Augmented Reality Sandbox Hits Worldwide Milestone

By Becky Oskin

With more than 500 installations on six continents, the UC Davis Augmented Reality, or AR, Sandbox, has become a worldwide phenomenon.

The Augmented Reality Sandbox shows how land forms affect water flow. (UC Davis KeckCAVES)

The AR Sandbox brings earth science to life by merging hands-on play with digital effects. The setup combines a real sandbox with a motion-sensing camera (such as a Microsoft 3D Kinect) and a digital projector. As people shape the sand with their hands or with tools, the camera detects the changes and a computer projects colors depicting elevation, vividly illustrating the principles of topographic maps. Users can also create rainstorms, lakes and rivers and immediately see how reshaping the sand surface changes the water flow.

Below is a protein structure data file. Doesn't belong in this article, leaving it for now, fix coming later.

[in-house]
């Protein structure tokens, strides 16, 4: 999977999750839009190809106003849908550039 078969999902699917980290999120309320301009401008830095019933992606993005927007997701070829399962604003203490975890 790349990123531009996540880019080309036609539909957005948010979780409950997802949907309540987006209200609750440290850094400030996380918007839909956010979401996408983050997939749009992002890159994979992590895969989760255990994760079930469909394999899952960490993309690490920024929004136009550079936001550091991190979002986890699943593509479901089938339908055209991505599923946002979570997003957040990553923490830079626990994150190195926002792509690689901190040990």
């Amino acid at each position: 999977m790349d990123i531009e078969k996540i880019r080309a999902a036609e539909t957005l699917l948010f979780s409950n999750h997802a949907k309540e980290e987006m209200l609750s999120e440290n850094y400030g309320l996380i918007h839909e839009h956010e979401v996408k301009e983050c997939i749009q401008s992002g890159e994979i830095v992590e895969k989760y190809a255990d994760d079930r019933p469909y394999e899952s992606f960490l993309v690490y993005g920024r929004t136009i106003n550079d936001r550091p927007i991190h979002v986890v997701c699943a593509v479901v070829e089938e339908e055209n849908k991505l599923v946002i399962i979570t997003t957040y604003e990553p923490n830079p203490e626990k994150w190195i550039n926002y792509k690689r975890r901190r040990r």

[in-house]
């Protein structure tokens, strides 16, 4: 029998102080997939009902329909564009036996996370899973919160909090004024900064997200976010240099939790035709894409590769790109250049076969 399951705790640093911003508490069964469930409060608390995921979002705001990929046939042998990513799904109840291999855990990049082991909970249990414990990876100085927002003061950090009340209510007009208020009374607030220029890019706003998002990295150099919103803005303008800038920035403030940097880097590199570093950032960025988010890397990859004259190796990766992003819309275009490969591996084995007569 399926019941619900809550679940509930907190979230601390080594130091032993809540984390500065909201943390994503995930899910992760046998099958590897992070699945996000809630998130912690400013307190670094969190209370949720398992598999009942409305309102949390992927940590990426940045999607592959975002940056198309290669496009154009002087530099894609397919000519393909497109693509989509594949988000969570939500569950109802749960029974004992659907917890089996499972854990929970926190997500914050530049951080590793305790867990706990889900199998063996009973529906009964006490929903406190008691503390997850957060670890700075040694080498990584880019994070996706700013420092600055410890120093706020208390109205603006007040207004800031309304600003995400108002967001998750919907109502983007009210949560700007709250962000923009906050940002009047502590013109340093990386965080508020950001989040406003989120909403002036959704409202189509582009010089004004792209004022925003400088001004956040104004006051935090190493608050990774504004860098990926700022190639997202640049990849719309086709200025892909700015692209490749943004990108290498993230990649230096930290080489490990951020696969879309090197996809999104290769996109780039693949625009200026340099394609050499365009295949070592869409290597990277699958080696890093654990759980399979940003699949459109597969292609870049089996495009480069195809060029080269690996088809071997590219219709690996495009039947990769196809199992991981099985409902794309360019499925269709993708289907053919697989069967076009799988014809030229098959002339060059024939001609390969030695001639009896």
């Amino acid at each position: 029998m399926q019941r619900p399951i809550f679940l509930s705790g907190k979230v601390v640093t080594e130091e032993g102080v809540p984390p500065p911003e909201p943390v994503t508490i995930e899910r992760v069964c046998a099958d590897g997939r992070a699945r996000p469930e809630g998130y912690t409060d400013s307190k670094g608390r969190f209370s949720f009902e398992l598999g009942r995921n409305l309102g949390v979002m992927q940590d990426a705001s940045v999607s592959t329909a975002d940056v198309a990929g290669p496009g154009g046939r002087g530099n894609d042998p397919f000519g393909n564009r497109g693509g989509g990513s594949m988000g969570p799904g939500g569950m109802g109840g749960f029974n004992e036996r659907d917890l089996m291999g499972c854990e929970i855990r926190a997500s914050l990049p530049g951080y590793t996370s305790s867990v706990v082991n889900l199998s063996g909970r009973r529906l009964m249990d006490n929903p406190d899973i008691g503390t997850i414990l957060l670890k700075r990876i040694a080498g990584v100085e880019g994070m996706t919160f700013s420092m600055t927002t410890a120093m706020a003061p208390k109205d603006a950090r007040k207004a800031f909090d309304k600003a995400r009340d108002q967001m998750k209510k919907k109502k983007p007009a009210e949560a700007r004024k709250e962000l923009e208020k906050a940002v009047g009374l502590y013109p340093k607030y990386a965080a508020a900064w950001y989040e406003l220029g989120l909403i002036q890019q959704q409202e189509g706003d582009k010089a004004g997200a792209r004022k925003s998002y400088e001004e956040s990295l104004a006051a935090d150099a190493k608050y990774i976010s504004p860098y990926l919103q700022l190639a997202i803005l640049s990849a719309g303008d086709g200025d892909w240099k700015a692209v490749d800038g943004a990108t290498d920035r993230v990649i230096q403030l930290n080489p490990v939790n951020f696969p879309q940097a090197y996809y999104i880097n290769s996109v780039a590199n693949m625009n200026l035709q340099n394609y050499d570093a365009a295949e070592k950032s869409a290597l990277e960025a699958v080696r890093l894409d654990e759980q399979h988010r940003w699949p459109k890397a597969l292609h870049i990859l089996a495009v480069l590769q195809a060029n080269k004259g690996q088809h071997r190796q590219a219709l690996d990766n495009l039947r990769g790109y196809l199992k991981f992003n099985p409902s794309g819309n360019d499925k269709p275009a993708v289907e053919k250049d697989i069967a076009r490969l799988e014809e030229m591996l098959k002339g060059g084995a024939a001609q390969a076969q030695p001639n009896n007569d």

Water storage: Going underground

In an op-ed for the Sacramento Bee published Friday, UC Davis hydrologist Graham Fogg offers a new possibility for managing California’s water supply: putting it underground, back into the natural aquifer systems of the Central Valley.

Much of California’s water supply is stored in the snowpack of the Sierra Nevada. But snowpacks are in long-term decline as more precipitation falls as rain and less as snow, Fogg says. Upgrading and building dams would not be enough to make up the shortfall.